Watching a chicken be deboned in 21 seconds by the star of a cooking show is not your typical college class. But when Martin Yan, the comedic host of the PBS show, "Yan Can Cook," visited Widener University, students in the School of Hotel and Restaurant Management had an hour break from the classroom routine. Yan, who passing through the area Friday as a participant in The Cook and The Book Fair, performed a short course on Chinese and Pacific Rim cuisine. He shared stories not only of Chinese cooking but of Chinese culture.
NEWS
March 6, 1995 | by Lewis Beale, New York Daily News
Platypus man - a short-legged night-feeder who lives alone and tries to mate frequently, with limited success. A/k/a comic Richard Jeni, a/k/a a sitcom starring the New York City native Monday nights at 9 p.m. on the new United Paramount Network. The show airs locally on Channel 57. "There are now three or four shows in the top 10 that star standup comics, so everyone wants the next (standup star)," says the glib, fast-talking comedian, explaining why he has gone the sitcom route.
NEWS
September 13, 2008
What's cookin'? The story Wednesday about the prime minister of Thailand being forced to step down because he accepted payments for doing a television cooking show called Tasting and Complaining (definitely something lost in translation there) got me thinking. How does a government leader have time to do a weekly cooking show and run a country? More important, what dishes did he make? Can you imagine an American president doing a cooking show? And, what would he - or she - make?
NEWS
August 4, 2008 | By Tirdad Derakhshani, Inquirer Staff Writer
Make that two Philly-area guys from the recent Next Food Network Star to get their own series. Winner Aaron McCargo Jr. of Camden premiered Big Daddy's House yesterday. South Philly's Adam Gertler, one of two runners-up, is in L.A. shooting Will Work for Food. Gertler's half-hour Food Network show combines his comedy with a sense of adventure and premieres at 9:30 p.m. Sept. 30. It's not a cooking show, per se. Gertler will show how people in the food business do their jobs.
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NEWS
February 26, 2015 | By Kelly Flynn, Inquirer Staff Writer
Andrew Zappley, the exuberant young chef from West Deptford, fell just short in his quest for the title of MasterChef Junior on Tuesday night's season finale of the cooking show of the same name. Andrew, a seventh grader at Holy Trinity Regional School in Westville, watched the episode with teachers, classmates, and parents in Holy Trinity's gym. "There isn't anyone who wanted that prize more than Andrew," his father, Phillip, told the crowd. After the results were announced, Phillip Zappley and principal Elsie Tedeski presented Andrew with an award from the school, along with a framed collage of news clippings tracking his progress through the competition.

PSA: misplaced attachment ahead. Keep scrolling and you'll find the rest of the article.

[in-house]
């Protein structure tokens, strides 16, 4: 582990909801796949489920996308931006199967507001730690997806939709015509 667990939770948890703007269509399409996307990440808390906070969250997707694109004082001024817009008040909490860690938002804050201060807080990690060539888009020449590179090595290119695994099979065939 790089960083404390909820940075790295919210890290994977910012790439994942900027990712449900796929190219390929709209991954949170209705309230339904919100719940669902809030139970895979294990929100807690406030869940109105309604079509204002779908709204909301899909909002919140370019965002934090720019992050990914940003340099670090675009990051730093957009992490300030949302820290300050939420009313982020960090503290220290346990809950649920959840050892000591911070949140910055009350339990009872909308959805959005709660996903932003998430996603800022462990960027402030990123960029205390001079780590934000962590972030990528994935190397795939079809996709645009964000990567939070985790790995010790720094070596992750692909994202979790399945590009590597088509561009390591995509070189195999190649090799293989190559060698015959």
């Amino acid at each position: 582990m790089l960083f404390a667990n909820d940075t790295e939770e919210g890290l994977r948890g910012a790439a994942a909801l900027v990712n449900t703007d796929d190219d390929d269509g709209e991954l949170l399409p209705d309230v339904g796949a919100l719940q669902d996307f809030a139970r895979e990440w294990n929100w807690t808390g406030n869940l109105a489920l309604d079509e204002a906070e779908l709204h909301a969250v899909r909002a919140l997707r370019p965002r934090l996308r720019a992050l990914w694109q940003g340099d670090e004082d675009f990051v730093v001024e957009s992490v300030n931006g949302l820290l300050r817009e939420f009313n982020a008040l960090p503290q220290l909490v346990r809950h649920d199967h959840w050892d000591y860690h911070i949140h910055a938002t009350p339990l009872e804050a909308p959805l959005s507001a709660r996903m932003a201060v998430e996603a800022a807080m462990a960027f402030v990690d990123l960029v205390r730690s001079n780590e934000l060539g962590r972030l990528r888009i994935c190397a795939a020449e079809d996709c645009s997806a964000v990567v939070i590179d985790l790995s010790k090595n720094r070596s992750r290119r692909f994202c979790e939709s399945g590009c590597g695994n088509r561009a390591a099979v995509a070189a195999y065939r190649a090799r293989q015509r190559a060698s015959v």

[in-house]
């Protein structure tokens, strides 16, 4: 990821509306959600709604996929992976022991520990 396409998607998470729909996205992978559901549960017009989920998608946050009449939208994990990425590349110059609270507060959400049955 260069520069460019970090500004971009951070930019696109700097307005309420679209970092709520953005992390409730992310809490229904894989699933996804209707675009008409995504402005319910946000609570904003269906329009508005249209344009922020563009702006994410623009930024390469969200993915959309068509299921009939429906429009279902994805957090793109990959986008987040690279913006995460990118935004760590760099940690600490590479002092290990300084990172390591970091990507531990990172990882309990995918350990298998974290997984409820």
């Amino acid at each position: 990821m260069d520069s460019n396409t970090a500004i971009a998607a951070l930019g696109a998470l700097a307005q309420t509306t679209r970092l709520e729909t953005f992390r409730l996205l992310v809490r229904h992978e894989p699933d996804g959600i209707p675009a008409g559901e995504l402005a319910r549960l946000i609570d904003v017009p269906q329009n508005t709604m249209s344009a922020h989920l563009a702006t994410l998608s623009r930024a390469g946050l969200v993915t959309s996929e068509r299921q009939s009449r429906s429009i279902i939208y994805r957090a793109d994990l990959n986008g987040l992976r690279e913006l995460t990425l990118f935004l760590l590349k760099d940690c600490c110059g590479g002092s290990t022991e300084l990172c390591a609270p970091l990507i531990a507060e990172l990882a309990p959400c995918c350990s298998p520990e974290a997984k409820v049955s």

NEWS
November 4, 2013 | By Rita Giordano, Inquirer Staff Writer
PHILADELPHIA Infusions faced off with fusion and lobster bisque battled broccoli rabe on Broad Street on Saturday as hundreds of cooking hopefuls turned out to audition for Season 5 of MasterChef , the culinary reality television show. Tupperware in tow at the DoubleTree by Hilton hotel, they were all taking their stab at becoming the next Luca Manfe - that is, the restaurant manager from Astoria, Queens, who won last season's competition, scoring $250,000 and a cookbook deal. "We are looking for passion," said casting director Erika Landin.
NEWS
July 14, 2013 | By David Patrick Stearns, INQUIRER CULTURAL CRITIC
The Complete Works of William Shakespeare (Abridged) , the ultra-light theatrical romp that compacts the great playwright's lifetime output in ways that make CliffsNotes look expansive, is actually tried-and-true vaudeville. It's the classic clash between high and low art - just add some manic frat-house energy, and laughs are inevitable. But that doesn't mean you automatically have a show. That's why the three-member Commonwealth Classic Theatre cast, starting a run of 11 free performances through July 27 at various regional venues, must have felt shot out of a cannon Thursday at the Morris Arboretum.